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Understanding Thermocouple Cold Junction Compensation

The amount of voltage that is generated by a thermocouple depends on the difference between the temperatures of its measuring (or “hot”) junction and reference (or “cold”) junction.

Q: Where exactly is the cold junction?

A: It is where the thermocouple wires end, and copper wires continue the circuit to the readout (display unit), that is, at positions C and B, respectively, in the two diagrams below.

Q: What is electronic Cold Junction Compensation (CJC)?

A: It is when the readout measures the temperature of the cold junction and compensates for its difference from 0 °C, by adding or subtracting some voltage to the thermocouple signal. (Since 0 °C is the cold junction temperature used in the thermocouple reference tables, thermocouple voltages for a cold junction temperature of 0 °C must be used when converting voltage to temperature using the reference tables.)

When the cold junction temperature is measured inside the readout terminals, it is often called “internal” CJC.

The other option is external or manual CJC, where the cold junction is outside the readout and is not measured or determined by the internal temperature sensor, but usually input by the user:

Q: How is internal CJC implemented during electrical simulation of a thermocouple?

A: The calibrator (voltage source) measures the temperature of its terminals, and compensates its output accordingly:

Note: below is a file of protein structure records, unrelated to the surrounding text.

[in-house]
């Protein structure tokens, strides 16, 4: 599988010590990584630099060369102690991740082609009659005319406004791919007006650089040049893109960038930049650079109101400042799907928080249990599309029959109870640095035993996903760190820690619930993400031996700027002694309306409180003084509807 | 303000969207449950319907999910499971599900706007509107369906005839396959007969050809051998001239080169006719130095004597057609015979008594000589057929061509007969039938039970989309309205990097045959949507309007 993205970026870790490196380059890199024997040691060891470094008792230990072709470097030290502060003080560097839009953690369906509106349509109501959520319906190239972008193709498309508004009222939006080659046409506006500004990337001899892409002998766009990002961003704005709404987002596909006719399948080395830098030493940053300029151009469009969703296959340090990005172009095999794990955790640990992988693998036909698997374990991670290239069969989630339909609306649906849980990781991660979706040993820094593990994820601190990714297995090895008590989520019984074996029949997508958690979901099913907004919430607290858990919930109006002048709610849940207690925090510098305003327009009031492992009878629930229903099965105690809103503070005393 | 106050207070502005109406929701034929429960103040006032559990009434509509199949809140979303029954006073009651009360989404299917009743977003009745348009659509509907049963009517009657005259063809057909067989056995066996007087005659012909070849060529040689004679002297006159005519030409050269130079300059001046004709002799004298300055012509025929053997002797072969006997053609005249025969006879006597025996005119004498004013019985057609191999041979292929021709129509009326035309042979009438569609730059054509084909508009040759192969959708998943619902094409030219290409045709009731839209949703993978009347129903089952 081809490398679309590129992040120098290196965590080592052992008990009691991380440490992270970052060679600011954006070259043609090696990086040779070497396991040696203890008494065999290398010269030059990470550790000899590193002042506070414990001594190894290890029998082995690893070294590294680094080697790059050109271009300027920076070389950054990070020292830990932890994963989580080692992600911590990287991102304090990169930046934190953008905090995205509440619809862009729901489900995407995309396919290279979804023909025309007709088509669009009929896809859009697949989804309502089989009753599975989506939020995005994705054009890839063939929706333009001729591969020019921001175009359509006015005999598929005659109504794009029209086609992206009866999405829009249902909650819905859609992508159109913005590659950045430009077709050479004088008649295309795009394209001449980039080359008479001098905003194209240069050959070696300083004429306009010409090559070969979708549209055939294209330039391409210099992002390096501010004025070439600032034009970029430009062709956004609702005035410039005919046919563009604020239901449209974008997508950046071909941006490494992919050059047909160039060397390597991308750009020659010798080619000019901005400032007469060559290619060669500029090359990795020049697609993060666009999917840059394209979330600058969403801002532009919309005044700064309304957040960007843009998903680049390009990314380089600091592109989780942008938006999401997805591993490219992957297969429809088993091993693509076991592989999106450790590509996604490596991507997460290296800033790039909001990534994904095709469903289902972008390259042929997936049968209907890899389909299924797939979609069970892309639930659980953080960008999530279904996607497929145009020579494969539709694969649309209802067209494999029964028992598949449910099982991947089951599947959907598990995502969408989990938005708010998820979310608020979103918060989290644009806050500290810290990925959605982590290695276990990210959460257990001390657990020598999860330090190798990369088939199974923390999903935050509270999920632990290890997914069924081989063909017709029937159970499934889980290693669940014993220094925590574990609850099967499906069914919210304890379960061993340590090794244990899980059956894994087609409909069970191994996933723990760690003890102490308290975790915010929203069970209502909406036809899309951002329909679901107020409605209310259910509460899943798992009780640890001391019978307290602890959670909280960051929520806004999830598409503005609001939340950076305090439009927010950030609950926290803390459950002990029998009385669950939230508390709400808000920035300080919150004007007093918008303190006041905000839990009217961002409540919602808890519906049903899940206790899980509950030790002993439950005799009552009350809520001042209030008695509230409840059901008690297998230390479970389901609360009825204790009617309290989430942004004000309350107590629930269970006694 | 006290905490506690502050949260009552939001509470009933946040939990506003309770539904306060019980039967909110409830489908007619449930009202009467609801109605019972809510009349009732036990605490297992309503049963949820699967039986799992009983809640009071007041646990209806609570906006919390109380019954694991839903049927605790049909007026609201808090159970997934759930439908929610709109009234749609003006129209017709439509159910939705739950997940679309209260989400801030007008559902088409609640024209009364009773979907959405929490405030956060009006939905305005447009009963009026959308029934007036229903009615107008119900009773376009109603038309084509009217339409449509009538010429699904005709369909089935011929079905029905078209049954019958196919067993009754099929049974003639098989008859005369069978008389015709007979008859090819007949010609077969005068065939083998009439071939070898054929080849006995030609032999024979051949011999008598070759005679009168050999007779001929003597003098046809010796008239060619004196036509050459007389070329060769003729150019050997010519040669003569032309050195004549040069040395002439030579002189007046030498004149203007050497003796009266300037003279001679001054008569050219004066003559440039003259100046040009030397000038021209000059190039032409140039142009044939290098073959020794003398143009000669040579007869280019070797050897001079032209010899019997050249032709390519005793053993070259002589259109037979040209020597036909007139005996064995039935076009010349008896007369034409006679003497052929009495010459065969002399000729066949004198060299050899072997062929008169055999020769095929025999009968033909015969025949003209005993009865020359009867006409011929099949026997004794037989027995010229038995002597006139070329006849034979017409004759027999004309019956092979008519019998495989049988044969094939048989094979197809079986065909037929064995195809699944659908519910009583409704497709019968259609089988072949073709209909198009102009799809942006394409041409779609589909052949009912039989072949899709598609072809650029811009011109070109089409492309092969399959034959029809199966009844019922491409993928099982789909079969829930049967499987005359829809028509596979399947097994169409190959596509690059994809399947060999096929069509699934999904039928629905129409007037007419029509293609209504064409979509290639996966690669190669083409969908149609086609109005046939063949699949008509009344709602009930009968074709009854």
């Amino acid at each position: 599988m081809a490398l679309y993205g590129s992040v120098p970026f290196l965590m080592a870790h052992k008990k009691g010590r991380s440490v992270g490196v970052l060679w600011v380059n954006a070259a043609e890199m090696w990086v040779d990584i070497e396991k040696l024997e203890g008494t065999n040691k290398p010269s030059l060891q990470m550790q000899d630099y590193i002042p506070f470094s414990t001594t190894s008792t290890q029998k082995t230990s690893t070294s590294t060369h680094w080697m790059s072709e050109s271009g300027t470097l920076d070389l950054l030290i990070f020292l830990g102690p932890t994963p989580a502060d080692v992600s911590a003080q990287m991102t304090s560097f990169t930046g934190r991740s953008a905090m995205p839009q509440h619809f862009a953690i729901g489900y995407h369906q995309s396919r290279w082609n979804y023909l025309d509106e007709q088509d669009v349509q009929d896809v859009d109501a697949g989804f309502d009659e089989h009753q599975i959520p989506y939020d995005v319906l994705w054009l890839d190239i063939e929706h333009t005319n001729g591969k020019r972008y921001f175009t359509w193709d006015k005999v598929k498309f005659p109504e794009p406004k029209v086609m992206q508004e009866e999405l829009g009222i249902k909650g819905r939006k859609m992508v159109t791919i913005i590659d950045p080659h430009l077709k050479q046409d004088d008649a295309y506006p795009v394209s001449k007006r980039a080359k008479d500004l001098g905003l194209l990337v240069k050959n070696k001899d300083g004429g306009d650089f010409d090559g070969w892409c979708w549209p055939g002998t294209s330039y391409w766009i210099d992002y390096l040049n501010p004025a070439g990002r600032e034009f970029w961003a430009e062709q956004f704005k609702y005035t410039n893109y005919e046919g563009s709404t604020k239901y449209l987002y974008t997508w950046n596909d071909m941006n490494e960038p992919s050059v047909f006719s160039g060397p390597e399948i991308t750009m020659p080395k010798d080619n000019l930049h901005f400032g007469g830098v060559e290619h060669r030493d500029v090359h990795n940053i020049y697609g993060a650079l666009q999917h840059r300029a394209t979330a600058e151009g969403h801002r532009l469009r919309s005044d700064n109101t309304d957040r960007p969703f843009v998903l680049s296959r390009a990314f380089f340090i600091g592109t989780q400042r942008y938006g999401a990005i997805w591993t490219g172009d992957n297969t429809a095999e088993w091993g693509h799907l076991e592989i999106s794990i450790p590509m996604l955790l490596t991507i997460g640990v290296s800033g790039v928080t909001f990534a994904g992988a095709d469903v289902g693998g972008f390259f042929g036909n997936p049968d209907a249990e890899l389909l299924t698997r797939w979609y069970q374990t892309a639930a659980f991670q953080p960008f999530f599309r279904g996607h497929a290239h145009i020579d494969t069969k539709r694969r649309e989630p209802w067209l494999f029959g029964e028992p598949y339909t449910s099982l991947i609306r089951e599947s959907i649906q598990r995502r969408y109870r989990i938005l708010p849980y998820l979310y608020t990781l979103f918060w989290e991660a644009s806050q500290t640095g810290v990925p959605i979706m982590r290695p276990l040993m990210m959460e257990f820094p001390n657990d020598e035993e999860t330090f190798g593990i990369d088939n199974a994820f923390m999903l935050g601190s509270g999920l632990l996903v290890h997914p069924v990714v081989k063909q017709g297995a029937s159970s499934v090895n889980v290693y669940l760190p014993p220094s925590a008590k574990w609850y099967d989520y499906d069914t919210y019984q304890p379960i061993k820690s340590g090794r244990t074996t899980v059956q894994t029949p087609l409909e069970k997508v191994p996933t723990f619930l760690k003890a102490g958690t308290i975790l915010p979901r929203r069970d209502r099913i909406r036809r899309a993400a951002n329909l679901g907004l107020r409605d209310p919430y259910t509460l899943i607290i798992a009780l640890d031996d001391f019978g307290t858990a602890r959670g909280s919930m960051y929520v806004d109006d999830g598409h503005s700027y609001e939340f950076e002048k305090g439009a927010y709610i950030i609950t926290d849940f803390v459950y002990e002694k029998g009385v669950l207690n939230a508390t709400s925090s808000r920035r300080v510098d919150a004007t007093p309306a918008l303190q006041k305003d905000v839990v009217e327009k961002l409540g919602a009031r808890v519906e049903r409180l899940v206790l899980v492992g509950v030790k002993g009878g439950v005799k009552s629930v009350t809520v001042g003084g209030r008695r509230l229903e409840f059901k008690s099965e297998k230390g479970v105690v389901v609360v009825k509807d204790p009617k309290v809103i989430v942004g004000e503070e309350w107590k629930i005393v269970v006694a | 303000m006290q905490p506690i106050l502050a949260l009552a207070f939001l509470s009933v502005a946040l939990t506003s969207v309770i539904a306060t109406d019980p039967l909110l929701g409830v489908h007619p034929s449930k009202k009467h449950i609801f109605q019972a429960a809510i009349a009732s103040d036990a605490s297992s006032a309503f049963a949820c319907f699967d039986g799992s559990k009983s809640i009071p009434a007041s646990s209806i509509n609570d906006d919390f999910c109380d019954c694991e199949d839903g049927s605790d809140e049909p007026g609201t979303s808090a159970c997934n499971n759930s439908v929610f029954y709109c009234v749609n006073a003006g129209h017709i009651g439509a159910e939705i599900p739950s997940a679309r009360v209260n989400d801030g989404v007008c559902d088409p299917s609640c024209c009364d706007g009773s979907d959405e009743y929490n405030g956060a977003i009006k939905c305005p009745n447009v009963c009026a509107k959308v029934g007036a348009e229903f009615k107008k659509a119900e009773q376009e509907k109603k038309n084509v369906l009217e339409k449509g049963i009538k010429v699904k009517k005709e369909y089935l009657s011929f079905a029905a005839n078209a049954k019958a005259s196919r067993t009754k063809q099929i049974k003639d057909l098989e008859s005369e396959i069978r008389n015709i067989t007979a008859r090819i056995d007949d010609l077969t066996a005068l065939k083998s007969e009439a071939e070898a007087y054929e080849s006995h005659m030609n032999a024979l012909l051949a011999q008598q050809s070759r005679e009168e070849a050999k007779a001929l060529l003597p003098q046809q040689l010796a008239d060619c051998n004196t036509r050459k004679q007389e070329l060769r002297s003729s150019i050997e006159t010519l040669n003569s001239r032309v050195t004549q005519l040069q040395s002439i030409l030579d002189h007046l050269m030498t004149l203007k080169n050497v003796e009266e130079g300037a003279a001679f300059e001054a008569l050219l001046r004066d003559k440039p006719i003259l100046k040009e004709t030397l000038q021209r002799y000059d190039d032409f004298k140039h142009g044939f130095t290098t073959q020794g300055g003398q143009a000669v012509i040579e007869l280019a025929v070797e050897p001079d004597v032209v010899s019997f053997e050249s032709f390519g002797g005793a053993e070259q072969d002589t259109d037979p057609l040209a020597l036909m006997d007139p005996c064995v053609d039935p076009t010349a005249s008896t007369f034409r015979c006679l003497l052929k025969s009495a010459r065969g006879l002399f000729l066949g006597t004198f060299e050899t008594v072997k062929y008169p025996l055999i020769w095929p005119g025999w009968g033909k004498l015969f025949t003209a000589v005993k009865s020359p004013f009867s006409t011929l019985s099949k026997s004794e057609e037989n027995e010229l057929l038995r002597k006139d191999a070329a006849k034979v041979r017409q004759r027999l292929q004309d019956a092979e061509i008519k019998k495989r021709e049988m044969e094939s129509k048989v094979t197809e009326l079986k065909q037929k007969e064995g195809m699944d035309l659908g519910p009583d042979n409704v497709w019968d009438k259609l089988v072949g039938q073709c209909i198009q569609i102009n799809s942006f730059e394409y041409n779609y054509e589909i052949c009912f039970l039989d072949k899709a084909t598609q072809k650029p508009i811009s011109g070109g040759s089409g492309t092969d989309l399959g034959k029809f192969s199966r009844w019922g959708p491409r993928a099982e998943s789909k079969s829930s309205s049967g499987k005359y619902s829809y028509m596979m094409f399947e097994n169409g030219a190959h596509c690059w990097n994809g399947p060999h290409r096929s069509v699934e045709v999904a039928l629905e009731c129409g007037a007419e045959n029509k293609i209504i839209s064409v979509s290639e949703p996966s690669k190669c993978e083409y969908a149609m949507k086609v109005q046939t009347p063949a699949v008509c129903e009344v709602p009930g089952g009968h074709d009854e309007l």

The readout measures the temperature of its terminals, and compensates its input accordingly:

So, in the example above, there is an error of approximately 28.5 °C, caused by the difference between the temperatures of the terminals of the calibrator and readout.

Q: How can this error be avoided?

A: By making the connection using thermocouple extension wire:

If the calibrator does not have electronic CJC (or its CJC is switched off), an ice point must be used:


1. Use the type K thermocouple reference tables to reproduce the voltage values indicated in the above sketches. (Your calculated values should agree with those above to within 1 µV.)

2. What is the voltage output of each thermocouple below, to the nearest 1 µV, if it follows the relevant reference tables exactly?

3. Explain how to connect a thermocouple readout without CJC to a calibrator with CJC, in order to calibrate the readout by electrical simulation. (Note: This is a situation unlikely to be encountered in real life.)

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